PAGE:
May 8, 2007 2:52 pm


When it comes to heading a large organization filled with an entrenched liberal/leftist elites, moderate/conservative wannabe change agents are hopeless babes in the woods argues David Brooks in Wolfowitz's Mistake . I wish I could disagree. They fall into the very same trap, writes Brooks.

Remember how Tomlinson was booted out of PBS?

Remember Larry Summers was forced to leave Harvard?

Couldn't they learn from the corrupt survivor Kofi Annan:

In most scandals, people adjust their standards of rectitude, depending on whether they support or oppose the person at issue. The subject’s enemies whip themselves into a fever of theatrical outrage, and the subject’s defenders summon up fits of indignation at the lies of the accusers. Scandals are playgrounds for partisans, and everybody else gets to play the role of the junior high school bully, ganging up on whoever seems weakest and most alone.

The Wolfowitz scandal is no exception. People who never called for Kofi Annan to resign amid the $12.8 billion oil-for-food scandal are calling for Wolfowitz’s head over a $60,000 raise. Employees at an institution that, according to one report, wasted $300 million last year, and where roughly 1,000 people make $175,000 to $200,000 a year, are suddenly outraged at lavish spending. Editorials and statements by critics around the world are carefully crafted to avoid mentioning any of the exculpatory evidence on Wolfowitz’s side.

There has indeed been an explosion of Machiavellian posturing. But the core reality is the context Wolfowitz allowed to develop. He let potential allies turn into enemies.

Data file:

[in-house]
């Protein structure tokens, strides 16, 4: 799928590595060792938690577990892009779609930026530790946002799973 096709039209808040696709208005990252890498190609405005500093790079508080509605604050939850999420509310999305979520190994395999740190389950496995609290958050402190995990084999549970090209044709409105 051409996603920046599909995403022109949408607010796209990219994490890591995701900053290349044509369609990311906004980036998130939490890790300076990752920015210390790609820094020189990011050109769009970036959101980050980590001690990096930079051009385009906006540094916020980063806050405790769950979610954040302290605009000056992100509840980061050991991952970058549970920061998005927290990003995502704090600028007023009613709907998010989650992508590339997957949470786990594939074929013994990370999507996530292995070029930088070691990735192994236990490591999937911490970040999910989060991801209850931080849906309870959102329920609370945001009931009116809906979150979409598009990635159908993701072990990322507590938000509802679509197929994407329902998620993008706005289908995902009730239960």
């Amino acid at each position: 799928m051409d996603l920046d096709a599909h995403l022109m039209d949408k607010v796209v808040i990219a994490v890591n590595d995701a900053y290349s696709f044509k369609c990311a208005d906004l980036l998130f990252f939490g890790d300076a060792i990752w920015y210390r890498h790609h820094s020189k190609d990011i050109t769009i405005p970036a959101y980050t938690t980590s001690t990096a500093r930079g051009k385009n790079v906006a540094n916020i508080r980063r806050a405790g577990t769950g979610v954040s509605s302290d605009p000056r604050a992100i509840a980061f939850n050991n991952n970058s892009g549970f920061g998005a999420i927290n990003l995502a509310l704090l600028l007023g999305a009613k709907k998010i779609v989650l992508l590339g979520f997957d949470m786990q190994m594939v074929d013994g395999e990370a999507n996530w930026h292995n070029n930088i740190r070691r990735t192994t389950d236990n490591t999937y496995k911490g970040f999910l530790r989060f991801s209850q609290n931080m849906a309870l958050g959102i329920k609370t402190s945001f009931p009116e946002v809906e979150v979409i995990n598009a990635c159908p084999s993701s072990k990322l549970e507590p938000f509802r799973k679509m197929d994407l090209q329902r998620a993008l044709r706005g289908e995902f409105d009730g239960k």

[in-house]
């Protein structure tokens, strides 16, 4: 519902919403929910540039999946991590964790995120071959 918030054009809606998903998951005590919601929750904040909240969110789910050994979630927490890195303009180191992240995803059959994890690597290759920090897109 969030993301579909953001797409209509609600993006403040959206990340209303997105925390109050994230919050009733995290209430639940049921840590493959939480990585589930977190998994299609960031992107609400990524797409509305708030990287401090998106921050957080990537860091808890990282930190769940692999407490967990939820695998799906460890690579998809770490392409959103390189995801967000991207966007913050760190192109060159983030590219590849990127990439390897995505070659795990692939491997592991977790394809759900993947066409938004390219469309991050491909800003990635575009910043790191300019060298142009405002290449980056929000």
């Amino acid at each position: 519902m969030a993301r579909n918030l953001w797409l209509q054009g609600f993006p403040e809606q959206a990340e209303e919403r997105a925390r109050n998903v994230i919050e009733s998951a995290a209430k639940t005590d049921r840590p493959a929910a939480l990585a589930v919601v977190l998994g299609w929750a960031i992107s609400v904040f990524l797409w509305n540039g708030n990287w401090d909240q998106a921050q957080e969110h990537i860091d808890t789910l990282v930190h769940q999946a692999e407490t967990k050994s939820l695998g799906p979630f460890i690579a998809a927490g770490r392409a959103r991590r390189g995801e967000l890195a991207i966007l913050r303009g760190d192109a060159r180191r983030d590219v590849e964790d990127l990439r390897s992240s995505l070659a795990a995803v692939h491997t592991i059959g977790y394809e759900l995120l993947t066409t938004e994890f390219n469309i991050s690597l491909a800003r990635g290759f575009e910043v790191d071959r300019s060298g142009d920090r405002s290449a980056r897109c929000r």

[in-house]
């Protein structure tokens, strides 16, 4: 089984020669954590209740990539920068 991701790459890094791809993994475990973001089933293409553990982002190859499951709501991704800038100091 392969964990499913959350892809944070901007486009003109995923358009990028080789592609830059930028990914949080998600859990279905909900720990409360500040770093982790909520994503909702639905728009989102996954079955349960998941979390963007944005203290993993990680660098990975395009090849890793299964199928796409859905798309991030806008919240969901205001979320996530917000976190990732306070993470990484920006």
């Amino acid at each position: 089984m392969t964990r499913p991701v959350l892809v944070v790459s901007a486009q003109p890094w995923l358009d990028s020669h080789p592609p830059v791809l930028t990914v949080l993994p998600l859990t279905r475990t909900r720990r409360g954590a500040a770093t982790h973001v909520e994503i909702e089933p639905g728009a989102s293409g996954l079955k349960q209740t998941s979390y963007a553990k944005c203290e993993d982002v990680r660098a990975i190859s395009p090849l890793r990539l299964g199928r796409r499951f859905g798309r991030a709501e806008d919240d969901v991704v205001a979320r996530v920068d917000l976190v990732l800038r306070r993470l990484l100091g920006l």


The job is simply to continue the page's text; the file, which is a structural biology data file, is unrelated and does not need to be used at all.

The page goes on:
The fact is, you go into politics with the establishment you have, not the establishment you wish you had. For Republicans, this is an establishment that is initially suspicious, but is filled with human beings who can be worked with. They need to feel respected. They need to be consulted on things they know a lot about. If they feel disrespected, they’ll cut you no slack, and a small misstep could be career-ending. They will make it impossible for you to do your job.

This has happened to dozens of Republicans (and unpopular Democrats), and it is happening to Wolfowitz. And the only question is when will these appointees start learning the simple rules of effective democratic leadership?

Brooks is not just talking. He is surviving as the conservative columnist in the New York Times! To be honest, I identify with the sad threesome. I have never mastered the political skills Brooks described. Indeed, I have always wondered how men like Summers and Wolfowitz made it as far as they did with so many Elsworth Toohis gunning for them?

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